An alarming internet trend called the “Momo Challenge” has prompted several Region-area educators to contact parents this week notifying them of a potentially disturbing game encouraging self-harm and suicide.
However, the trend which initially circulated on social media websites like Twitter and Facebook, has led to increasing confusion and has been labeled fake by some school leaders and social media websites. Concerned about the viral trend? Here’s what you need to know about the “Momo Challenge.”
What is the “Momo Challenge”?
The challenge, as it’s been circulated on social media, involves the appearance of a Japanese doll with dark, stringy hair, bulging eyes and a cheek-to-cheek smile in videos of popular entertainment mediums appealing to children, like Peppa Pig or the video game Fortnite.
The doll is said to suggest challenges — encouraging its viewers to kill themselves, their friends or turn on a stove — and threaten to harm any that don’t complete the challenge.
Beyond its spread on popular social media like Twitter and Facebook, the Momo is also believed to encourage children to interact through the popular instant message app WhatsApp.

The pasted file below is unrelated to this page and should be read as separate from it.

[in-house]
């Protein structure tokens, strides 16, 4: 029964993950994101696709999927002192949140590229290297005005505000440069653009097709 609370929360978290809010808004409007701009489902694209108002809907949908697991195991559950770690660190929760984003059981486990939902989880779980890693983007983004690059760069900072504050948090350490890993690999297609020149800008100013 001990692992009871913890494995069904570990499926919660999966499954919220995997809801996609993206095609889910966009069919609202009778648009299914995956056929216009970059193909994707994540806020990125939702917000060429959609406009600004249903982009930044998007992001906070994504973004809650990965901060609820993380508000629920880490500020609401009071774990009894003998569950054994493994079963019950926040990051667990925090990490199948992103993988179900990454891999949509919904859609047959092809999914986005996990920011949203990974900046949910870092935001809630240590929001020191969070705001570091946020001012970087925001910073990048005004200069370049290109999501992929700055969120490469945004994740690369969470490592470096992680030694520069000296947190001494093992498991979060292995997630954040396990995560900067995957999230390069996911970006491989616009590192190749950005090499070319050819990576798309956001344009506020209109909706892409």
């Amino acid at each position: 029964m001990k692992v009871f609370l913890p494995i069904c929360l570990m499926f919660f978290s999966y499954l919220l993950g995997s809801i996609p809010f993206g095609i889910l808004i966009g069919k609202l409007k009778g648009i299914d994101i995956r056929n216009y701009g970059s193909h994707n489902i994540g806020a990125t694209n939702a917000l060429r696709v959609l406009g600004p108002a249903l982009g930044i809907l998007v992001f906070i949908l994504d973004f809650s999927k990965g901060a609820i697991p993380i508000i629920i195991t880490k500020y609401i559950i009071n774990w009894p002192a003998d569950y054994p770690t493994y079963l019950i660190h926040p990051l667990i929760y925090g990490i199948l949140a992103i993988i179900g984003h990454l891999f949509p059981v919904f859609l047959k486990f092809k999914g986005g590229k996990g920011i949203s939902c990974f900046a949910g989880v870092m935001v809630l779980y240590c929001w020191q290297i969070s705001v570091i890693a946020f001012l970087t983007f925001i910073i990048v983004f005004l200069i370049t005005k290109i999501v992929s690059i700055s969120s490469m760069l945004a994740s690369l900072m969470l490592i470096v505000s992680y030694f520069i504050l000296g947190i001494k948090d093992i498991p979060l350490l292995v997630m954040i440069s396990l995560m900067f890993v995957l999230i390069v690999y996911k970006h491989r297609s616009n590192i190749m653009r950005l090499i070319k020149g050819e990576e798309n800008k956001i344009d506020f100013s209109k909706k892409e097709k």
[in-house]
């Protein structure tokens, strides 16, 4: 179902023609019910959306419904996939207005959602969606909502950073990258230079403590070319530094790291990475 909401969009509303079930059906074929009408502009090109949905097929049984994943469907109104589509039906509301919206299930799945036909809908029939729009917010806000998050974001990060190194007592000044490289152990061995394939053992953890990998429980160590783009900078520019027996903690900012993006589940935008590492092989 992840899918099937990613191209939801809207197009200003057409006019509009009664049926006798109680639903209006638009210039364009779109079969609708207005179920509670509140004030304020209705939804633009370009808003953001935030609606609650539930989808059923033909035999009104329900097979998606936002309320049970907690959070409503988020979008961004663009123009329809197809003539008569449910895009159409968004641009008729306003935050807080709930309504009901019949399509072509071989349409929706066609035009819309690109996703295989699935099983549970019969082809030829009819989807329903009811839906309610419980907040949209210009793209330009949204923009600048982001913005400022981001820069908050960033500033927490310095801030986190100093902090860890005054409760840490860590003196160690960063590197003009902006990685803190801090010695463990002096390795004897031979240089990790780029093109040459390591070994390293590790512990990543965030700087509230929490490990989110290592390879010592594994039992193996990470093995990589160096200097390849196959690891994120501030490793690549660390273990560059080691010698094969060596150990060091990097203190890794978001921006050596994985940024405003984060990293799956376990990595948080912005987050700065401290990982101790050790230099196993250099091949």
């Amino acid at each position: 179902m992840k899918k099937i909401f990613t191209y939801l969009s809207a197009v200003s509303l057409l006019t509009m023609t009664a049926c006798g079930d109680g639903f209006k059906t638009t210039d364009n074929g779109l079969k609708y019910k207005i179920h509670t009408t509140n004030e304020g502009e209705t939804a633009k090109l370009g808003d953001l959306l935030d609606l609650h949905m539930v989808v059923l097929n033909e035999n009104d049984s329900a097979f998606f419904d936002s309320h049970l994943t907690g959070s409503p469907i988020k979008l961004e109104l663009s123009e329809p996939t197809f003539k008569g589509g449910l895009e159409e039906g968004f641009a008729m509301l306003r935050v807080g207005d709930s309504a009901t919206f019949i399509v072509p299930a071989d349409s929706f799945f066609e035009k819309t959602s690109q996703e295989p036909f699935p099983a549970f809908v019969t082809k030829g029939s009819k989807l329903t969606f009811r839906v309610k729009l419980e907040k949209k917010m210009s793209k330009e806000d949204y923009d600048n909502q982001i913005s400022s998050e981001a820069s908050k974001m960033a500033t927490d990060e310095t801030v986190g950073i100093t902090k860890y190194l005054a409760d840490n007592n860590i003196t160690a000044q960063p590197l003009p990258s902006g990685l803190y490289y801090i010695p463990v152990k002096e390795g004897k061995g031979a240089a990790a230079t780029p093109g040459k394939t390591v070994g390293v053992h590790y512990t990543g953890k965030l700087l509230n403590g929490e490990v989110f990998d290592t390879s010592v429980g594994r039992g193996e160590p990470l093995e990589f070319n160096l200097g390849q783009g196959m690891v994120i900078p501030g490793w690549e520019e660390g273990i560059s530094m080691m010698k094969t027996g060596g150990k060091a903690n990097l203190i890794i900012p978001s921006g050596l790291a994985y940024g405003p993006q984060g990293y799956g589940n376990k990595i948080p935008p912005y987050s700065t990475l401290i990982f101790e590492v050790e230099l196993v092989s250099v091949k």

Some are debunking the global internet trend as a hoax. YouTube tweeted a statement Tuesday the notion of the circulating videos as unfounded.
“We want to clear something up regarding the Momo Challenge: We’ve seen no recent evidence of videos promoting the Momo Challenge on YouTube,” the video giant tweeted. “Videos encouraging harmful and dangerous challenges are against our policies.”
We want to clear something up regarding the Momo Challenge: We’ve seen no recent evidence of videos promoting the Momo Challenge on YouTube. Videos encouraging harmful and dangerous challenges are against our policies.— YouTube (@YouTube) February 27, 2019
What administrators are saying about the viral trend
The internet rumors have led to some confusion among teachers, parents and administrators.
As news of the viral trend spreads, images of the Momo doll have circulated, sparking fear especially in younger children.
Several Region area schools have sent letters home to parents, some addressing the doll and its subsequent appeals to harm friends and fellow students as “fake” and “made-up,” while others, unaware of the viral hoax, have warned parents of hackers tapping into children's’ videos.
The School City of Hobart sent a letter to parents Wednesday warning of the Momo doll targeting children on social media.
“The ‘MoMo Challenge’ encourages kids to do horrible things to themselves or to others,” the Hobart letter warned. “If not, then the ‘Momo’ will come to hurt them. This is not true. It is all fake, but younger kids may not understand this.”
The Metropolitan School District of Boone Township notified parents Thursday of the trend saying, “the ‘Momo Challenge’ has targeted all age levels, but is more disturbing to elementary and middle school students. Parents are encouraged to speak about the dangers of the ‘Momo Challenge’ to their children and if any incident occur to report them to local police and/or school officials.”